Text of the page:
A $1 million program to save North America's largest bird from extinction faced collapse or serious delay today when the National Audubon Society threatened to quit the project unless state restrictions on monitoring the California condor are relaxed.
M. Rupert Cutler, senior vice president of the society, said if scientists are not allowed to track enough of the giant birds by radio to discover where they feed and what may be killing them, they would likely judge the program worthless.
"We would have to turn our resources to other programs. . . . That would be tragic," he said.
The objections from the society, which provides the project with almost all of its staff and $100,000 annually, reflect a raging debate among scientists about how to protect threatened species.
Some scientists prefer simply to secure the condors' habitats and leave them alone, while others insist that feeding and nesting habits must be studied to determine, for instance, if poisons in dead rats eaten by condors might be threatening their existence.
The situation has become particularly urgent in the case of the California condor because not more than 30, and perhaps as few as 20, of the birds exist.
John Ogden, a society biologist and codirector of the condor program, said today that "it's time we quit straddling the fence on this issue."
He has been unhappy since California's fish and game commission turned down a request last month from the U.S. Fish and Wildlife Service, cosponsor of the condor project, for permission to trap at least two and perhaps as many as six condors and fit them with small radio transmitters.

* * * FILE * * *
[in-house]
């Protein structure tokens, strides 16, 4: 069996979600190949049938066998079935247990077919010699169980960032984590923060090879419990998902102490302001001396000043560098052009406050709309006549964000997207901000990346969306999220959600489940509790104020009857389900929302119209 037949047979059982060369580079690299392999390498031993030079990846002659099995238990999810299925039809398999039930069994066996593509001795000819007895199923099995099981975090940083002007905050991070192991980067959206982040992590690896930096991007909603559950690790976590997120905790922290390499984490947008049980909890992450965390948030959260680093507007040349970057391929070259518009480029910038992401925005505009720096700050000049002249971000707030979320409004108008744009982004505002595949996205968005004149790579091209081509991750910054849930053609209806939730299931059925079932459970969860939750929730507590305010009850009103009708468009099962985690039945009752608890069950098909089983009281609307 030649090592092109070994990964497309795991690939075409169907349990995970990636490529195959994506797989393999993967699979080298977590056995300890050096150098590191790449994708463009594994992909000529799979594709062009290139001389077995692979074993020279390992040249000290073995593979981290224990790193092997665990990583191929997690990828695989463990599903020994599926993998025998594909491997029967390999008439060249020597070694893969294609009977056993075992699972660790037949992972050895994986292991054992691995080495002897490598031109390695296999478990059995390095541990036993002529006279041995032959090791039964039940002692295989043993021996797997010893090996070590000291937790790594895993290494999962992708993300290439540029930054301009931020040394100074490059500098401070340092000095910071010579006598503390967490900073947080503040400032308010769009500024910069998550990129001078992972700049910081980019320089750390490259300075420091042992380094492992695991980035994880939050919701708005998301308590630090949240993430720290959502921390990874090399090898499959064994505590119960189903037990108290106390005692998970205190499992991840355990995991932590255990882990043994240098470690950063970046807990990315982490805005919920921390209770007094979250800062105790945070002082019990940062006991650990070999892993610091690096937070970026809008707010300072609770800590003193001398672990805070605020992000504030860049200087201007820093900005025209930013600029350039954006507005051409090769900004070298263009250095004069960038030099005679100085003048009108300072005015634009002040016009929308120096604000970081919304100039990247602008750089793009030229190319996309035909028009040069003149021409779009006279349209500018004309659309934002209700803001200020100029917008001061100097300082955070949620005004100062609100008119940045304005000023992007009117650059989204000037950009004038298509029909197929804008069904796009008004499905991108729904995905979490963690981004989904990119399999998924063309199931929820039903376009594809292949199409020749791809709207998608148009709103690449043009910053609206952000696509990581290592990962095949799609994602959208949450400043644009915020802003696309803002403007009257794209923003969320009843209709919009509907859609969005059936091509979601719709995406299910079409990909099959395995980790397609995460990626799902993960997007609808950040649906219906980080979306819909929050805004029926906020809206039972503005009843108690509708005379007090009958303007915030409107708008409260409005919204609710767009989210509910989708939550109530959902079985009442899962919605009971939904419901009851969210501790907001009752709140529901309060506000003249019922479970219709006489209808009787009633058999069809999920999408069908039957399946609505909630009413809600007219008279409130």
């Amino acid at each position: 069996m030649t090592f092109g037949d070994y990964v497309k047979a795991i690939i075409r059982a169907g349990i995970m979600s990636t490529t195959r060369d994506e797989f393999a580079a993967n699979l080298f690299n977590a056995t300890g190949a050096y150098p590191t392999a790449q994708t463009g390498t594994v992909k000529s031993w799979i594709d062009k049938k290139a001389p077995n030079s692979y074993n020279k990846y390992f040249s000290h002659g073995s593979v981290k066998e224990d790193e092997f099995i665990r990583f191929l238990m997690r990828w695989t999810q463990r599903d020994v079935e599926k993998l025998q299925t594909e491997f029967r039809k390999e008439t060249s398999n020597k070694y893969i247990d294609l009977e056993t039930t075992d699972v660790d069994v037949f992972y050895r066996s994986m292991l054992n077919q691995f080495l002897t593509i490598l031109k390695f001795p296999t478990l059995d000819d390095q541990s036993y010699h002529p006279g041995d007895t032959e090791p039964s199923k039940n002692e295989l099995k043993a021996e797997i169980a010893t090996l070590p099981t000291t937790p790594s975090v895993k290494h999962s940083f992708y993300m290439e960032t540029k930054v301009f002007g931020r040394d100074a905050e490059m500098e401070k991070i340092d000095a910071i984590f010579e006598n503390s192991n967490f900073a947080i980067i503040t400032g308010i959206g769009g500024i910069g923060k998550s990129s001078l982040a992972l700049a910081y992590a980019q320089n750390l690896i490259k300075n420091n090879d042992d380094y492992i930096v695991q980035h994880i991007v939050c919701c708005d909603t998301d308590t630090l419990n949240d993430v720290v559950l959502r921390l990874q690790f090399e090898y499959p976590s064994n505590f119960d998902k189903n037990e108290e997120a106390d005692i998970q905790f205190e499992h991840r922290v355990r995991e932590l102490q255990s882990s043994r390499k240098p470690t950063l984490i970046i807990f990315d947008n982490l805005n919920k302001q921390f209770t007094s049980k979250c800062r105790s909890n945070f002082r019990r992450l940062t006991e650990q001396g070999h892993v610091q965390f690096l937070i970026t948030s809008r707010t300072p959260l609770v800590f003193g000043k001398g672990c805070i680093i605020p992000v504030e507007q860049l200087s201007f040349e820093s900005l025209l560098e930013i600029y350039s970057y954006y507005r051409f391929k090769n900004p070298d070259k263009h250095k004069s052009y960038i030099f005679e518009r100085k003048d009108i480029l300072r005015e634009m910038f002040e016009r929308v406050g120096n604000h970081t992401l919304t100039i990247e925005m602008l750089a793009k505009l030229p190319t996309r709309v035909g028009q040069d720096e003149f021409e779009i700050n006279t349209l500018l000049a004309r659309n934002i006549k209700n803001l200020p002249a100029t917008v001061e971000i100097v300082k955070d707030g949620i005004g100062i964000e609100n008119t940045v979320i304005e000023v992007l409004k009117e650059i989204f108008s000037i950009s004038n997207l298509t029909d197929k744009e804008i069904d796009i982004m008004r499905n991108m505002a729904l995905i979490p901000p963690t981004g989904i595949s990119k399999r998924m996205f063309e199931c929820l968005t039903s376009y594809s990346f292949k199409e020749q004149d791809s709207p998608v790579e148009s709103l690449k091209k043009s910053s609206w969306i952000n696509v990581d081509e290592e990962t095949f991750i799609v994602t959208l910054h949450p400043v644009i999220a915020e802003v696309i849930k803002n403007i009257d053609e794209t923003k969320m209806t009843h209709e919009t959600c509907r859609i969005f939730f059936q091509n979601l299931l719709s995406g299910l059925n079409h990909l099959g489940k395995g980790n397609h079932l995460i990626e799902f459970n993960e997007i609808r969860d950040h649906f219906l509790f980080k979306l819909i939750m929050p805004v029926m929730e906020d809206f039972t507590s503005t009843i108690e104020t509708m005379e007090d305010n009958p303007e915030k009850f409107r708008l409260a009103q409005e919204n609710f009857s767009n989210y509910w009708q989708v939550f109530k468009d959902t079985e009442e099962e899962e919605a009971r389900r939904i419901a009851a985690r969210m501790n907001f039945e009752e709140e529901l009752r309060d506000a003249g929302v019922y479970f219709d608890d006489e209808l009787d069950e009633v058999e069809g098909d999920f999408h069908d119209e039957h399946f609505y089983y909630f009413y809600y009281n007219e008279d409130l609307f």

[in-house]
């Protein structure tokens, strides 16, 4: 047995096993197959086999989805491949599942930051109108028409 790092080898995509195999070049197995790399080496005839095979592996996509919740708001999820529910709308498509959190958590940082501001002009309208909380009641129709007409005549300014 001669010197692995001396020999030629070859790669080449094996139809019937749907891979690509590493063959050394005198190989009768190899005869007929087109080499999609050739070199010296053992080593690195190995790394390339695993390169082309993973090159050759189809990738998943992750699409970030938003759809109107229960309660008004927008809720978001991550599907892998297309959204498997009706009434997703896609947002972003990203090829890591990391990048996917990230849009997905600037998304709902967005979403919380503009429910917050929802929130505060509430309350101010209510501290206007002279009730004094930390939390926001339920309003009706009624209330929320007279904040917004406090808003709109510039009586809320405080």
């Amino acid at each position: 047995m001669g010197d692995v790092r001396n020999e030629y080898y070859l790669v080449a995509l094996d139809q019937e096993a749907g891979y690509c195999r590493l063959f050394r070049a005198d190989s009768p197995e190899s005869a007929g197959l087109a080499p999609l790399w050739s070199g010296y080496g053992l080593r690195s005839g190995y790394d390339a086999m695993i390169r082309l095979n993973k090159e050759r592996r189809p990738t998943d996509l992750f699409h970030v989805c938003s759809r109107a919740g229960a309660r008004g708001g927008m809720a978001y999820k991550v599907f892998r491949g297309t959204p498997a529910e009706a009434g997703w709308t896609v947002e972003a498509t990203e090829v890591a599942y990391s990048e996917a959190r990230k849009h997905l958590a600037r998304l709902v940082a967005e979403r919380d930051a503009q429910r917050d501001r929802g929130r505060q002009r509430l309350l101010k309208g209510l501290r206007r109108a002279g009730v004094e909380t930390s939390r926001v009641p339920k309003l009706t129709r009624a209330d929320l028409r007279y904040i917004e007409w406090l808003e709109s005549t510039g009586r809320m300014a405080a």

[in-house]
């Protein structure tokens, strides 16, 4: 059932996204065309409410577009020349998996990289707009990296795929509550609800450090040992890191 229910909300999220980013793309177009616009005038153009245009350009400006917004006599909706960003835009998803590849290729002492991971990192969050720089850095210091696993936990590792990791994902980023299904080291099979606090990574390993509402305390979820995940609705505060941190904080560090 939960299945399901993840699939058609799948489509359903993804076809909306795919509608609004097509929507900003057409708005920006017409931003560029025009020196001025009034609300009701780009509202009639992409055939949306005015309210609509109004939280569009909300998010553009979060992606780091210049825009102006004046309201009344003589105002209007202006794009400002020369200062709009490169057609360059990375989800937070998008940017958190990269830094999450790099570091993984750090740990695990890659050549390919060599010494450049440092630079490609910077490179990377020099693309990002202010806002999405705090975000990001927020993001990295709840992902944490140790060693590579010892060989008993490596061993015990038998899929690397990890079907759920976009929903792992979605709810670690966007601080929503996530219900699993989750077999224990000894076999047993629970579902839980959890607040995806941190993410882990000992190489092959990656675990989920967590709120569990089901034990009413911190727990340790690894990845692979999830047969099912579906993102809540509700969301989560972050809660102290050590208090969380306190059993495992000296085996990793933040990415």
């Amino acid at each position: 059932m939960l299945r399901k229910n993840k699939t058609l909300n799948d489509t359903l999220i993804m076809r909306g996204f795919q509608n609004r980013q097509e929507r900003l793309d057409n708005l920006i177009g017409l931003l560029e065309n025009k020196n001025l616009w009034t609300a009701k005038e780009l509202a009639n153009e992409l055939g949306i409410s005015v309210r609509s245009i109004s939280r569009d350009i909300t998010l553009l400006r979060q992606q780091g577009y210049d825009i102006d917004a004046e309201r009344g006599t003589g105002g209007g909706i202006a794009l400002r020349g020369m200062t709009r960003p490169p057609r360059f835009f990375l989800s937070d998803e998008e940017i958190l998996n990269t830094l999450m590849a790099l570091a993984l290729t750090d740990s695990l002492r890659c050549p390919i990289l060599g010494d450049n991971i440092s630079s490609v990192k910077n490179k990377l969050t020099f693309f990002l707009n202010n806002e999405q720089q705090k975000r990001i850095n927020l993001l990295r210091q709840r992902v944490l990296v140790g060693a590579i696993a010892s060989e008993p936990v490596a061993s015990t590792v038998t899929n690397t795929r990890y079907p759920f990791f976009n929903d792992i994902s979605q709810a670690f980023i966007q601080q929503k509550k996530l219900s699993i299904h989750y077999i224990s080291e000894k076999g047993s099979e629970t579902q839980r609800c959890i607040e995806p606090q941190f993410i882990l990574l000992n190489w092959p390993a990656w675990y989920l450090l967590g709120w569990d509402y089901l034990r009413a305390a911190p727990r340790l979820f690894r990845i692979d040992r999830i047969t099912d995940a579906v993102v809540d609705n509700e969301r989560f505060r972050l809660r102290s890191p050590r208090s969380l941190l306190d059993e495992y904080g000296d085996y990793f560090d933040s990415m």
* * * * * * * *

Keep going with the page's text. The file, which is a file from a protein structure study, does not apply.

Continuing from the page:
The commission instead told the society and federal scientists working in the condor's mountain habitat northwest of here that they could trap condors to find a female to mate with Topatopa, the male condor at the Los Angeles zoo.
The commission said that one or two condors could be tagged if a female is not found but that none can be tagged if a mate for Topatopa is found first.
Brian Kahn, a commission member and former Sonoma County supervisor who opposed all such tagging, said he was moved by suggestions from a special scientific committee that the tiny, 40-gram transmitter could hinder the bird's ability to hunt or mate.
John C. Rogers Jr., acting director of the Patuxent Wildlife Research Center, told the commission that the transmitter was no bigger than a "lighter" and no more difficult or painful to attach than an earring to a pierced ear. But, Kahn said, "we don't want to get involved in something that would interfere with their mating habits, because with these birds, that's where it's at."
Cutler said he would meet Tuesday with Fish and Wildlife Service Director Robert A. Jantzen but added that Jantzen has already said "he did not favor going back" to the California commission for another vote.
The commission appeared to have been divided 3 to 2 on imposing the new tagging restrictions, Rogers said today as he expressed some hope for a reversal.
The Fish and Wildlife Service is spending about $250,000 annually to try to save the condor, but some of that is funnelled through the National Audubon Society to avoid federal hiring restrictions. All but one of the eight condor project staffers in Ventura are society employes, Ogden said.
He said they would continue to set up the mortar-propelled nets used to trap immature condors for the program but would not try to trap any until the dispute is resolved. He said all the scientists support the recent successful taking of a condor chick from its nest to raise in the San Diego zoo and a plan to take another egg next year.